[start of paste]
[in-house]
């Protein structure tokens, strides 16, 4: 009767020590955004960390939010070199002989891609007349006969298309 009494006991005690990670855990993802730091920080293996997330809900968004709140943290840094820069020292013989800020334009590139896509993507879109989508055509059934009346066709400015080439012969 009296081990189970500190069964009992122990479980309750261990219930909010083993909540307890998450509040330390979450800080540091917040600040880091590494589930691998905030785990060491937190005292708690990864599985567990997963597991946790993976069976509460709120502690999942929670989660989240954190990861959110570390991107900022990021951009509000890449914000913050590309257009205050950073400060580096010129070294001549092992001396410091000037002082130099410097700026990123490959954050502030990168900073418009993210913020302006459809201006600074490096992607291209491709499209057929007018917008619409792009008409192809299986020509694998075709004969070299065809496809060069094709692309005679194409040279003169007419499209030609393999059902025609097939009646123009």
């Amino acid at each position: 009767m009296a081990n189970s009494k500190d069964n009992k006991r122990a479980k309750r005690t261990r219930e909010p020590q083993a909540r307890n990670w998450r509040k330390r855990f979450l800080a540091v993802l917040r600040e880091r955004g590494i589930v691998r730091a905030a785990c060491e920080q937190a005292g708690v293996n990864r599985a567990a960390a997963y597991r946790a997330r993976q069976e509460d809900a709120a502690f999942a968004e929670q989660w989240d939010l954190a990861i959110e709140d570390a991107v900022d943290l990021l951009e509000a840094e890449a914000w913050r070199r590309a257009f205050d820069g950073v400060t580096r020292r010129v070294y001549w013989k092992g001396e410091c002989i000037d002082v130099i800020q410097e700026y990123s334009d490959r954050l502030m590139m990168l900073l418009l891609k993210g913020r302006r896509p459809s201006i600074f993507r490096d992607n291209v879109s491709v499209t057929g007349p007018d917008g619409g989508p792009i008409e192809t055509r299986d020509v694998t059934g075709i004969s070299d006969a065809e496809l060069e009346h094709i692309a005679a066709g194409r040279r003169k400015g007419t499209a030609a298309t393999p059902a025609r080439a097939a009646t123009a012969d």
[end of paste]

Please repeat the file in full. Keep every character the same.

[in-house]
């Protein structure tokens, strides 16, 4: 009767020590955004960390939010070199002989891609007349006969298309 009494006991005690990670855990993802730091920080293996997330809900968004709140943290840094820069020292013989800020334009590139896509993507879109989508055509059934009346066709400015080439012969 009296081990189970500190069964009992122990479980309750261990219930909010083993909540307890998450509040330390979450800080540091917040600040880091590494589930691998905030785990060491937190005292708690990864599985567990997963597991946790993976069976509460709120502690999942929670989660989240954190990861959110570390991107900022990021951009509000890449914000913050590309257009205050950073400060580096010129070294001549092992001396410091000037002082130099410097700026990123490959954050502030990168900073418009993210913020302006459809201006600074490096992607291209491709499209057929007018917008619409792009008409192809299986020509694998075709004969070299065809496809060069094709692309005679194409040279003169007419499209030609393999059902025609097939009646123009």
């Amino acid at each position: 009767m009296a081990n189970s009494k500190d069964n009992k006991r122990a479980k309750r005690t261990r219930e909010p020590q083993a909540r307890n990670w998450r509040k330390r855990f979450l800080a540091v993802l917040r600040e880091r955004g590494i589930v691998r730091a905030a785990c060491e920080q937190a005292g708690v293996n990864r599985a567990a960390a997963y597991r946790a997330r993976q069976e509460d809900a709120a502690f999942a968004e929670q989660w989240d939010l954190a990861i959110e709140d570390a991107v900022d943290l990021l951009e509000a840094e890449a914000w913050r070199r590309a257009f205050d820069g950073v400060t580096r020292r010129v070294y001549w013989k092992g001396e410091c002989i000037d002082v130099i800020q410097e700026y990123s334009d490959r954050l502030m590139m990168l900073l418009l891609k993210g913020r302006r896509p459809s201006i600074f993507r490096d992607n291209v879109s491709v499209t057929g007349p007018d917008g619409g989508p792009i008409e192809t055509r299986d020509v694998t059934g075709i004969s070299d006969a065809e496809l060069e009346h094709i692309a005679a066709g194409r040279r003169k400015g007419t499209a030609a298309t393999p059902a025609r080439a097939a009646t123009a012969d």